Smaller pay rise likely for low earners

Low-wage workers look likely to get a small pay rise of under 3 per cent next April after the Government removed social factors from the criteria for setting the minimum wage.

Labour Minister Chris Finlayson has trimmed the criteria for the annual minimum wage review from 20 factors, which have been considered since 2008, to just four: the consumer price index, the median wage, effects on jobs and a catch-all category called "other relevant factors".

A footnote in a paper he took to Cabinet last month says "other relevant factors" means, "For example, the effect on the public sector, particularly on ACC, the Ministries of Health and Education".

The Cabinet agreed on a policy to "keep increasing the minimum wage over time to protect the real incomes of low-paid workers while minimising job losses".

But the new criteria mean the minimum, currently $13.50 an hour, is likely to go up by less than 50c an hour. Consumer prices rose by only 0.8 per cent in the year to September, which would put the minimum up to $13.61, and the median wage rose by 2.4 per cent in the year to June, which would mean a new minimum of $13.82.

The median wage in the annual June income survey was $20.86 an hour, lower than the average wage of $25.07 in the same survey because a few people on very high wages pulled up the average.

An alternative measure, the quarterly employment survey, found an even higher average of $27 an hour because it surveys employers rather than workers, excludes farming and fishing, and does not count extra hours that employees worked but were not paid for.

The Government is required by law to review minimum wages by December 31 each year to kick in the following April. Last year 32 groups made submissions.

The 20 previous factors used to set the minimum included social factors such as fairness, protection, income distribution, the gender pay gap, and impacts on women, migrants, Maori, Pacific people, part-time workers, temporary workers, people with disabilities and young people.

Consultation has been cut back to just the Council of Trade Unions and Business NZ, which were asked on November 22 to make submissions by November 30.

The simplified process will now be followed in three years in every four. The Cabinet paper promises a "comprehensive review that considers a wide range of other factors and consults more widely" in 2015 and in every fourth year after that.

Wage options

Hourly wages, June 2012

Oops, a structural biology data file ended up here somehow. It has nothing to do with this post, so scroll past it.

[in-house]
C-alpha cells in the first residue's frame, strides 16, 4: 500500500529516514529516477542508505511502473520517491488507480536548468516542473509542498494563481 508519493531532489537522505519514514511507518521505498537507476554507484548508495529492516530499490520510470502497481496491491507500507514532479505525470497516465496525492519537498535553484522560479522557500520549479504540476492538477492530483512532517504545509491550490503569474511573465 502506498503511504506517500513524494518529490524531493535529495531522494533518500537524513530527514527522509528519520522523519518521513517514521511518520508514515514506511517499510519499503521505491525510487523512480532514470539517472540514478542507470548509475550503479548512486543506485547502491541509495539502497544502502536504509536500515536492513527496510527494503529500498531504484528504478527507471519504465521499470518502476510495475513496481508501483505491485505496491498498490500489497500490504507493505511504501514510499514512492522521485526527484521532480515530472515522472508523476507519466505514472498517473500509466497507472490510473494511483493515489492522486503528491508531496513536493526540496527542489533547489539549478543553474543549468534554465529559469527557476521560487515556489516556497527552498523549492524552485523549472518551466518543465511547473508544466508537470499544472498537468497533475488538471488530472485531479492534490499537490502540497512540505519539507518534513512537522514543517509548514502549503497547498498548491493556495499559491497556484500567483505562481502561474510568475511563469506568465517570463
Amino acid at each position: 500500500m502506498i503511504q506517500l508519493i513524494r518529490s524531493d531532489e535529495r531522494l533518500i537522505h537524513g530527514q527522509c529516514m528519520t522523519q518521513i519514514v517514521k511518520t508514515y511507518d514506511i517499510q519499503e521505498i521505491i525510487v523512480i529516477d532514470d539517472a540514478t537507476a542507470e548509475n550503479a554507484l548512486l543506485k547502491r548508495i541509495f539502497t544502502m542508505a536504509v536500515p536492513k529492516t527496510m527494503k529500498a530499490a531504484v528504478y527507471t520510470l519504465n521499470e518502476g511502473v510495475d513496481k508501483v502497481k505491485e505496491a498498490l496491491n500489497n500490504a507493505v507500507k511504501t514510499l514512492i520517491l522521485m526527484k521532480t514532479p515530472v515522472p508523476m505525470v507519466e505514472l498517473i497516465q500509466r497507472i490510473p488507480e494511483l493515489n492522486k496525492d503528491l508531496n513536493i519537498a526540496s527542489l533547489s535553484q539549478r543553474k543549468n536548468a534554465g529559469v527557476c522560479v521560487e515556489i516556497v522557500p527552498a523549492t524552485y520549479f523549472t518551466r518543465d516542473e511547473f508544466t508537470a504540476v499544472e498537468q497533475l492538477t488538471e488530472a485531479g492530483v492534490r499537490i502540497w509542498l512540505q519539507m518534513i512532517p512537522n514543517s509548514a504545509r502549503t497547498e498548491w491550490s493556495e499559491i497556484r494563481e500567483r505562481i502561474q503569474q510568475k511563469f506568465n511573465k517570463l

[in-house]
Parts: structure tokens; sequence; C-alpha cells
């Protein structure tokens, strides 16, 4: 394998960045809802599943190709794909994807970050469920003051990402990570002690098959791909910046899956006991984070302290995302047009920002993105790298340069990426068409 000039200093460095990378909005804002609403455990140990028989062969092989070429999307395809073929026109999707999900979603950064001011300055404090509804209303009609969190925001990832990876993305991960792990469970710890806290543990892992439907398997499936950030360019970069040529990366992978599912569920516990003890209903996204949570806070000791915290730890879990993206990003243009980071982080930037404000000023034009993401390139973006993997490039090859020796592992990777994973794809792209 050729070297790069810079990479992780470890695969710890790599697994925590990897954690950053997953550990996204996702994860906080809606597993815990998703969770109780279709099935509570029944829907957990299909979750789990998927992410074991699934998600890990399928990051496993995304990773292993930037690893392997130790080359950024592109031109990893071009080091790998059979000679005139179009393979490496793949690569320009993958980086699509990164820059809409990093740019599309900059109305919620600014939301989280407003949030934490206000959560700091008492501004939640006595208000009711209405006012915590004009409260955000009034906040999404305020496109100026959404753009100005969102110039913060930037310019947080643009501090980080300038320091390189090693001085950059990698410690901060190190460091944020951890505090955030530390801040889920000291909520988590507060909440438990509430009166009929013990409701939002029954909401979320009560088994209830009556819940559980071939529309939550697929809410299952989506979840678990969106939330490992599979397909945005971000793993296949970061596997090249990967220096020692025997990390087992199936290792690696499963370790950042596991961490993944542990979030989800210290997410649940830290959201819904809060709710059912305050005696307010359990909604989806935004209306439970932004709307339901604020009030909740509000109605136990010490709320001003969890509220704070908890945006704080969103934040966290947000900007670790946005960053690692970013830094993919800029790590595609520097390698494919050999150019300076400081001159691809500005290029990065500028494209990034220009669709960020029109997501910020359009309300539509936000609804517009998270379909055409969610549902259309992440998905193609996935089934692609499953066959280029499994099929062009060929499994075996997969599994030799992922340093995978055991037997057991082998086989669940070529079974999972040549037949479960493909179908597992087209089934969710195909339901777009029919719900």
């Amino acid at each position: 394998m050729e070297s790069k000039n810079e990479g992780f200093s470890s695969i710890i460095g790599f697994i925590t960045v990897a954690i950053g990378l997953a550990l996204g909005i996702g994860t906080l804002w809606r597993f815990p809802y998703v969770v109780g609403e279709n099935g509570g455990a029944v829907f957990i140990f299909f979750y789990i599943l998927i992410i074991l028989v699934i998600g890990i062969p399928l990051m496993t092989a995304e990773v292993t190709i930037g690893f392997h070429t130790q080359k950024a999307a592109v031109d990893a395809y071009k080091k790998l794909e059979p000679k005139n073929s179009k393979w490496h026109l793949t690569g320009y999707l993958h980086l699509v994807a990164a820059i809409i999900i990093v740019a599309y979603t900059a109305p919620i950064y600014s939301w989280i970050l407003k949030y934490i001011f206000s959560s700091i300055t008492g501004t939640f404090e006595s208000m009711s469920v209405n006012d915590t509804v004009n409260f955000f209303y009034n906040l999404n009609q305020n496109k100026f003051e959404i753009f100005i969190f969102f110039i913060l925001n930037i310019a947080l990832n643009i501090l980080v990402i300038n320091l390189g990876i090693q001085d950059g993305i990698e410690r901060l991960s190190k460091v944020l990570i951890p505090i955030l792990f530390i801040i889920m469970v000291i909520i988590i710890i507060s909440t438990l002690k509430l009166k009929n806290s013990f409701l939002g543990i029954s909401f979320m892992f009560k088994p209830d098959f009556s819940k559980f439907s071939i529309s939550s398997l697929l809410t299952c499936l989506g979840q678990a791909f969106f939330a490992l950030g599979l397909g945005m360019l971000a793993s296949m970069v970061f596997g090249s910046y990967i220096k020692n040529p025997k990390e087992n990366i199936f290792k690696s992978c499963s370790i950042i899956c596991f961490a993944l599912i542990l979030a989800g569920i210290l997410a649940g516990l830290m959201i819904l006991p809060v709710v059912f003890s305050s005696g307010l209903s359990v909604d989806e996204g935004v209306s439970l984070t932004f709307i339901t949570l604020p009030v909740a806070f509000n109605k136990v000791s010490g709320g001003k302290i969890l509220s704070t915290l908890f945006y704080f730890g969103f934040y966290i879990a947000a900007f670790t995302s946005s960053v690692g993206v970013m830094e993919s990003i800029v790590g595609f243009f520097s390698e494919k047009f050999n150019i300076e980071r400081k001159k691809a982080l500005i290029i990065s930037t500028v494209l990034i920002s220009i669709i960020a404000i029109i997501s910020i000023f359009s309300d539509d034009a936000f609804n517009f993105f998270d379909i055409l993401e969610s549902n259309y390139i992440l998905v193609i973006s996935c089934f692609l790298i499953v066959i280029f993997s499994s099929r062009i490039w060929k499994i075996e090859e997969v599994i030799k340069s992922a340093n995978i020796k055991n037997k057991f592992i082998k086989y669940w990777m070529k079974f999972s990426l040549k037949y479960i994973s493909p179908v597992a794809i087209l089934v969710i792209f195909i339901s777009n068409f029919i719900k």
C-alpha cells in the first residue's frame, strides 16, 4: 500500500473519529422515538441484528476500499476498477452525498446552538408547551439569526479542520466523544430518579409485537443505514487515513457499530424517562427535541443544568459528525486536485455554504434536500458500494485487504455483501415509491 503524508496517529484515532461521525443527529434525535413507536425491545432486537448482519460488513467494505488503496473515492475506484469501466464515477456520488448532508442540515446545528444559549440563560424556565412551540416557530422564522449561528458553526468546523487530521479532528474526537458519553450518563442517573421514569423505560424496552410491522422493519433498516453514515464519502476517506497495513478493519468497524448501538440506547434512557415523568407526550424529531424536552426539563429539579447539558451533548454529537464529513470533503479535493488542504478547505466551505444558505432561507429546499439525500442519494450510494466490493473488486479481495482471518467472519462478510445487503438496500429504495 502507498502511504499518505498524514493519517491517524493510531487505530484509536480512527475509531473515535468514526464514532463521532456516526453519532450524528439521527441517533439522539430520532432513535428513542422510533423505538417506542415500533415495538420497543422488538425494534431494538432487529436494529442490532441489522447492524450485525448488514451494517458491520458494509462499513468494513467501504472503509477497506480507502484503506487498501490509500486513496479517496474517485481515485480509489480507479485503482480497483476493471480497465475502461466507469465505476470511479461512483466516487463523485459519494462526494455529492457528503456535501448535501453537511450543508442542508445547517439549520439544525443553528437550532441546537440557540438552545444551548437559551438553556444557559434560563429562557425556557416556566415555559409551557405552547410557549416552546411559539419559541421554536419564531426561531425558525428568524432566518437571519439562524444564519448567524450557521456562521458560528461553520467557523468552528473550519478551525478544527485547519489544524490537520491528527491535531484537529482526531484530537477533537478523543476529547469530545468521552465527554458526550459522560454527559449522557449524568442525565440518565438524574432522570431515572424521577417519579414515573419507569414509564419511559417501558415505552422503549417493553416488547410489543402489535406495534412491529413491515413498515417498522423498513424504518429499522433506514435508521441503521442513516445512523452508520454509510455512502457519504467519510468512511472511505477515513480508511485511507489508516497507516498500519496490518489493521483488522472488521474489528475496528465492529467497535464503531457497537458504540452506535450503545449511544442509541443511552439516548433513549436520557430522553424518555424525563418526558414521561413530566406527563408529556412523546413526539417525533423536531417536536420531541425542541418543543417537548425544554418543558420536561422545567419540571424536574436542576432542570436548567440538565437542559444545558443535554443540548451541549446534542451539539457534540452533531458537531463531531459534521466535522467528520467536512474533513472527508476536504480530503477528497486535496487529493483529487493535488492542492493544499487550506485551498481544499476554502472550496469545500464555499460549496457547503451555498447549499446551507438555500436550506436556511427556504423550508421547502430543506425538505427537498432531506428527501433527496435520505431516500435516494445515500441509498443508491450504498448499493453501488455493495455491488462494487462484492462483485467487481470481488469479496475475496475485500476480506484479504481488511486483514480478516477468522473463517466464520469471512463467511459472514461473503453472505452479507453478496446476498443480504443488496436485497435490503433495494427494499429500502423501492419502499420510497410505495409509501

$27.00

average earnings, Quarterly Employment Survey

$25.07

average wage/salary, Income Survey

$20.86

median wage/salary, Income Survey

$13.50

minimum wage

Minimum wage options

$13.61 (+0.8%)

consumer prices

$13.66 (+1.2%)

average pay, Income Survey

$13.76 (+1.9%)

labour cost index

$13.82 (+2.4%)

median pay, Income Survey

$13.86 (+2.7%)

average earnings, Quarterly Employment Survey

Source: Statistics NZ

- Simon Collins of the NZ Herald

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It's the only way any of this will change. There are alternatives out there.

My $10 an hour

My $10 an hour I earned before tax several decades ago bought me a hell of a lot more than the basically minimum wage I earn now. The only ones who have no issues are those who get massively inflated salaries that are always way ahead of the cost of living, and inflation adjusted; whilst justifying that they 'earn it'. Yeah. Right!

It's always a smaller pay rise...

... for lower paid earners. It was like this even in the days of compulsory union membership when pay rises were negotiated by unions, because X% of $13.50 will always mean fewer extra dollars in the pocket than X% of $135.00. So the former's ability to exist sinks further and further behind the latter with every "pay rise" because the cost of a trolley of basic food, or enough electricity to run basic household equipment, does not alter according to whether you have a well-paid job or are on the lowest permissable pay rate.

That's without going into the glorious realms of those on thousands of dollars a day, and those whose increases of "only" X% are set by the Higher Salaries Commission. It has a new name now I think but what it means is "The Exalted Great Ones who Compare Salaries only with Other Exalted Great Ones, not with the plummeting wellbeing of the rest of NZ's society.

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